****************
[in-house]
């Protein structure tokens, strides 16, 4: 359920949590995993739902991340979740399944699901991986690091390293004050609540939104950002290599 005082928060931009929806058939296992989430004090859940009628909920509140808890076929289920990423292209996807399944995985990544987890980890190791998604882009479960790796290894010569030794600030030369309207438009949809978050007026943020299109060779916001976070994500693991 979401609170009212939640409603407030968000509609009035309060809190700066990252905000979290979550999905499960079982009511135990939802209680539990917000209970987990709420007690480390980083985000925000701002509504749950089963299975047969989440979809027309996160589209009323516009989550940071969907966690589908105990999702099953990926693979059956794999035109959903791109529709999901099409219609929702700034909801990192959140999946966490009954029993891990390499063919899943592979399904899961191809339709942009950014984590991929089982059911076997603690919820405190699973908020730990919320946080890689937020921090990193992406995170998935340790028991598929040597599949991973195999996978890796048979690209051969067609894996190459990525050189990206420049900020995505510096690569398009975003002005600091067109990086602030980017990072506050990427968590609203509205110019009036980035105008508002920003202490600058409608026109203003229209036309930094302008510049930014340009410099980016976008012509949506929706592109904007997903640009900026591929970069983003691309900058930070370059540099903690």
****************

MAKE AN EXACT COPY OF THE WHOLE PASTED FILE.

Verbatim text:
[in-house]
């Protein structure tokens, strides 16, 4: 359920949590995993739902991340979740399944699901991986690091390293004050609540939104950002290599 005082928060931009929806058939296992989430004090859940009628909920509140808890076929289920990423292209996807399944995985990544987890980890190791998604882009479960790796290894010569030794600030030369309207438009949809978050007026943020299109060779916001976070994500693991 979401609170009212939640409603407030968000509609009035309060809190700066990252905000979290979550999905499960079982009511135990939802209680539990917000209970987990709420007690480390980083985000925000701002509504749950089963299975047969989440979809027309996160589209009323516009989550940071969907966690589908105990999702099953990926693979059956794999035109959903791109529709999901099409219609929702700034909801990192959140999946966490009954029993891990390499063919899943592979399904899961191809339709942009950014984590991929089982059911076997603690919820405190699973908020730990919320946080890689937020921090990193992406995170998935340790028991598929040597599949991973195999996978890796048979690209051969067609894996190459990525050189990206420049900020995505510096690569398009975003002005600091067109990086602030980017990072506050990427968590609203509205110019009036980035105008508002920003202490600058409608026109203003229209036309930094302008510049930014340009410099980016976008012509949506929706592109904007997903640009900026591929970069983003691309900058930070370059540099903690």